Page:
But, you can’t just hire any polygrapher and expect to gain ground with the prosecutor’s office, because even in the world of polygraphy the test must be properly conducted and can be independently verified after the fact by other experts to ensure it was conducted properly. In that regard, hire the best polygrapher that you can find; hire the polygrapher that taught the prosecutor’s polygraphers how to take polygraphs. That way the results that you obtain will not be questioned after the fact, as they came from a well known respected polygrapher in your community to begin with. It is unnecessary to advise the prosecutor’s office in advance that your client, the defendant, plans to take or has taken a polygraph with your own polygrapher. Once the test is taken and the results are in favorable to the defendant you can now provide those positive results to the prosecutors office. Then sit back and watch the reaction that you get.

Actual Case Study:

The Author once had an opportunity to represent a gentleman that was an officer of a United States based conglomerate involved in fraud. The company re-sold life insurance policies to investors based upon a fraudulent viatical scam. The company was making hundreds of millions of dollars fraudulently, due to fictitious life expectancy certificates for insureds that formed the basis of the scam. In other words, purchasing a million dollar policy that insures someone whose life expectancy is 3 months for $500,000 may seem like a great investment, where purchasing a million dollar policy that insures someone who will live another 20 years is ridiculous. You get the picture.

The United States Attorneys Office prosecuted all of the officers of the corporation involved in this viatical scam, including the Author’s former client, who was in charge of an entire state, yet only making $100,000.00 per year in salary, with normal fringe benefits. Of course, the client said that they had no idea that the company was stealing money based upon a life expectancy scheme to defraud investors.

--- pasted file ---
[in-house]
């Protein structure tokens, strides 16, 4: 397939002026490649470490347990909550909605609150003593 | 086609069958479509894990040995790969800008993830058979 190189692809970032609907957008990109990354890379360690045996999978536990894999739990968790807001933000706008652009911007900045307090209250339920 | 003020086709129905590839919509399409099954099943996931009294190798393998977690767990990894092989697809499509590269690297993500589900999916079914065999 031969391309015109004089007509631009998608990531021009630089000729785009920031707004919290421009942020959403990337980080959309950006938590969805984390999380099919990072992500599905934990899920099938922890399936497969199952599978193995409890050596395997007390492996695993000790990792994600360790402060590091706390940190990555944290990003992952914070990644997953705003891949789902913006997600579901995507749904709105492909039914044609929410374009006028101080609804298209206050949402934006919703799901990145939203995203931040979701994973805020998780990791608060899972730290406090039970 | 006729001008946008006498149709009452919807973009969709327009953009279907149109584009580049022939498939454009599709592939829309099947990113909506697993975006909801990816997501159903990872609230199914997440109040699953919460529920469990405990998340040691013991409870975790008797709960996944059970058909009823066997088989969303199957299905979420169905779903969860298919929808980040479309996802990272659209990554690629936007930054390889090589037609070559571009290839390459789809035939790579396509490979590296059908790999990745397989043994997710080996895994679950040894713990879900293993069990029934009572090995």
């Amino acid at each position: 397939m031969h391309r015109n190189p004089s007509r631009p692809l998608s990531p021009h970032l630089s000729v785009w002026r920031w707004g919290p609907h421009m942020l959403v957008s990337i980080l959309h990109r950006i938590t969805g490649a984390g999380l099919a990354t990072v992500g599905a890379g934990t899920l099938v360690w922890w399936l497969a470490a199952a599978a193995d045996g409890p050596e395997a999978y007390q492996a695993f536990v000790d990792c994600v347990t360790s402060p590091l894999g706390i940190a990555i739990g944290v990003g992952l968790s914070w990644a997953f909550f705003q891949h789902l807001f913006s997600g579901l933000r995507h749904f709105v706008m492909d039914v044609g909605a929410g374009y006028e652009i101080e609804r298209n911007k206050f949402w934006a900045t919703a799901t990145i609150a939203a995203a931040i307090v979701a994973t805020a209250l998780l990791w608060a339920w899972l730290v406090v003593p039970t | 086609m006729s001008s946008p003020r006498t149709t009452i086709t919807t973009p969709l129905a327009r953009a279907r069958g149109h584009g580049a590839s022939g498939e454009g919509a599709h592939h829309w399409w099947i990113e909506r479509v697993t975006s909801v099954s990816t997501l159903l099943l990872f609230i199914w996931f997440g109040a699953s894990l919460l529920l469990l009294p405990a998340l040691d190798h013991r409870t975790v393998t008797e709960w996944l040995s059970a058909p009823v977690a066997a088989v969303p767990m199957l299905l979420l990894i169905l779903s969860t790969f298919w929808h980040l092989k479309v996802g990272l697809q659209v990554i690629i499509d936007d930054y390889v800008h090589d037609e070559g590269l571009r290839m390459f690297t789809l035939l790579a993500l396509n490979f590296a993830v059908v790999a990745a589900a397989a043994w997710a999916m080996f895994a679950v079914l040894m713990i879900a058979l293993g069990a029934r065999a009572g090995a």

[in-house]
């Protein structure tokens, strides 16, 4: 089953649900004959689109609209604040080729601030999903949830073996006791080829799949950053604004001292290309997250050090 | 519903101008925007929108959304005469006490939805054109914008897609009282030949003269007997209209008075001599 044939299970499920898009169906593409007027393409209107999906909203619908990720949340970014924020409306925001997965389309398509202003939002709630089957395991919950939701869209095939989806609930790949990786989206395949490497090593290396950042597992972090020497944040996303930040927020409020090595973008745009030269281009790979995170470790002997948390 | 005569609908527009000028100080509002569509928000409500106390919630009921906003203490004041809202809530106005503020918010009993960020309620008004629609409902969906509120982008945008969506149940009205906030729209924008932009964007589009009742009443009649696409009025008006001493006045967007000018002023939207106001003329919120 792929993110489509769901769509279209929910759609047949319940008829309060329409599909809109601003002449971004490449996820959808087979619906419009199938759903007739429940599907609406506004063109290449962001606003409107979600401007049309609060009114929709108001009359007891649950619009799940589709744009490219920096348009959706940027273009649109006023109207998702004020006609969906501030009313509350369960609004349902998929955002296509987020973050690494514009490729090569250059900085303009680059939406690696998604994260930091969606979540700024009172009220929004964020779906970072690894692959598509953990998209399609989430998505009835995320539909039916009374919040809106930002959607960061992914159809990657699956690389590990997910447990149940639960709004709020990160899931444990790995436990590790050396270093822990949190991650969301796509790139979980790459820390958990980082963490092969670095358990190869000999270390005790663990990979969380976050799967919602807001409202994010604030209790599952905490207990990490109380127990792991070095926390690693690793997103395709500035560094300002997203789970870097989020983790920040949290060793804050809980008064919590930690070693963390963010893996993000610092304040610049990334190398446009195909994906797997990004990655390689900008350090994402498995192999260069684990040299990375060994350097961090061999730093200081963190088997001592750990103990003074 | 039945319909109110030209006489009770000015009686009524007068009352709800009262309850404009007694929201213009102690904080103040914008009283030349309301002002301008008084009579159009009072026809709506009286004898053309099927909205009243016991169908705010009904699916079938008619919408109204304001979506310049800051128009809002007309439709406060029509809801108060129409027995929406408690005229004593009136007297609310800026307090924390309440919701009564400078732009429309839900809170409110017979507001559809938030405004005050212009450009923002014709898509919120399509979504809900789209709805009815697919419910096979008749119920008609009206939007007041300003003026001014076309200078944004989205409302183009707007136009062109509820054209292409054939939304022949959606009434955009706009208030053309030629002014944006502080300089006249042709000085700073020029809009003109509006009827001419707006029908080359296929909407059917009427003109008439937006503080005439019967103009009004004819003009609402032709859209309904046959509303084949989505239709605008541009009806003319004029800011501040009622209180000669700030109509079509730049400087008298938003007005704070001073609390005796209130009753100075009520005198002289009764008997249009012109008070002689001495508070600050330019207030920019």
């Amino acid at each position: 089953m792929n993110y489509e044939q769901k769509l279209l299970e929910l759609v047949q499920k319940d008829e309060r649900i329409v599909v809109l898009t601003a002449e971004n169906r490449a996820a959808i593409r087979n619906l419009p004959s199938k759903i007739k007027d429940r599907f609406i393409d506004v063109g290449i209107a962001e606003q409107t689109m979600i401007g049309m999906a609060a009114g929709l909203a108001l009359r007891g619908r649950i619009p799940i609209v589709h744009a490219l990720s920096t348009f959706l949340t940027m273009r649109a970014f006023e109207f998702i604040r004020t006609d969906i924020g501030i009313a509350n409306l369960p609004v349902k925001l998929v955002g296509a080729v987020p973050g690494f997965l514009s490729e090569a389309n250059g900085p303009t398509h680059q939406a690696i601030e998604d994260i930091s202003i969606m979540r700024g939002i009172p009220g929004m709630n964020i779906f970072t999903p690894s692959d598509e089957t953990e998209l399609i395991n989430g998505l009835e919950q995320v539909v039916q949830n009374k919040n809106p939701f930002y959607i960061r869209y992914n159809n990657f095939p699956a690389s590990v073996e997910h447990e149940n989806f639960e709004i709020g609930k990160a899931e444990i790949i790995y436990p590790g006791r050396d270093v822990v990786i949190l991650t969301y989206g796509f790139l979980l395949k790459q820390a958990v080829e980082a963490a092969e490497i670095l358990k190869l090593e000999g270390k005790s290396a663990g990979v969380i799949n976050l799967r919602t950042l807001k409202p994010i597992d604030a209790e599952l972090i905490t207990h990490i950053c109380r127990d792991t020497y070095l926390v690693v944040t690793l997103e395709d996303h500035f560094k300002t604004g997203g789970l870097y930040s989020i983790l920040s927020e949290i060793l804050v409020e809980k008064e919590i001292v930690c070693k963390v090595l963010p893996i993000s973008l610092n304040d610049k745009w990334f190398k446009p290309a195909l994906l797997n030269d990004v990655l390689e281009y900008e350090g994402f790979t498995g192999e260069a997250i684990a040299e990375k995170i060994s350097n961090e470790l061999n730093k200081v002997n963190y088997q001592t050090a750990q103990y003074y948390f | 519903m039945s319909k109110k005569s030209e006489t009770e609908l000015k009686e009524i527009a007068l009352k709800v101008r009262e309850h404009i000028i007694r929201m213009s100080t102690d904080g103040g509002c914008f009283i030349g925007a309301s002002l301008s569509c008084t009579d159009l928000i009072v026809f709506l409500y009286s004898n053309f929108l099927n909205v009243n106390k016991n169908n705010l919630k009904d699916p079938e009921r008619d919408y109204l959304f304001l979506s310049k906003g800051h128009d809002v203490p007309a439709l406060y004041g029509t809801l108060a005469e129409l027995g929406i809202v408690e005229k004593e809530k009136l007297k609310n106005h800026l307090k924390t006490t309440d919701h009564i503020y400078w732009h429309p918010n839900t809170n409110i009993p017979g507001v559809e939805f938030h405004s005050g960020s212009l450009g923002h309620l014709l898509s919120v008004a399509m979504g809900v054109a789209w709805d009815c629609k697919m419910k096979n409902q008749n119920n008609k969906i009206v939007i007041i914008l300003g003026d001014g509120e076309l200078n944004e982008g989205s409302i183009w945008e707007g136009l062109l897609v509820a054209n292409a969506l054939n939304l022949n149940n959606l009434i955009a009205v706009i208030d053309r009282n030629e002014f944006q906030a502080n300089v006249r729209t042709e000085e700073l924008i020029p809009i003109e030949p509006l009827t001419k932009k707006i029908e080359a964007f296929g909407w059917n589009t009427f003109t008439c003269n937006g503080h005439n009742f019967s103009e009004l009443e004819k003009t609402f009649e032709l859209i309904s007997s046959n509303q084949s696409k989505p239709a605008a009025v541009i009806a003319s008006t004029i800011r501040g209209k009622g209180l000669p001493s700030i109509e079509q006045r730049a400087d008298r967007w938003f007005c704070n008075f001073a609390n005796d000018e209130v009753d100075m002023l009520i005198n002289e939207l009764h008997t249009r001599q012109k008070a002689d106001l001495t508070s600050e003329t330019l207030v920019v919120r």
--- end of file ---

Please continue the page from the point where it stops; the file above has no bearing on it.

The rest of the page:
Bingo. Polygraph. This gentleman took a polygraph with one of the best polygrapher’s available and passed with flying colors on the primary issue that he had ‘no knowledge’ that others were involved in a scheme to defraud. The polygraph results were provided to the United States and after much screaming and yelling the case against the defendant was dropped completely.

You should consider polygraph testing as a tool in your defense arsenal to be used on occasion where the fit to the facts of your particular case screams for a polygraph. The worst thing that could happen is that the test results do not yield a meaningful test result for one reason or another.

This article is for informational and educational purposes only and should not be construed as constituting legal advice. It was written to provoke critical thinking on the subject matter presented only. In fact it is not legal advice and was written by a non-attorney. You should consult with your attorney to determine the best course of action to take on your case.

Copyright 2018 All Right Reserved, by Joseph J. Pappacoda, JD, Senior Litigation Paralegal, GhostWriter Paralegal, Chartered, Fort Lauderdale, Florida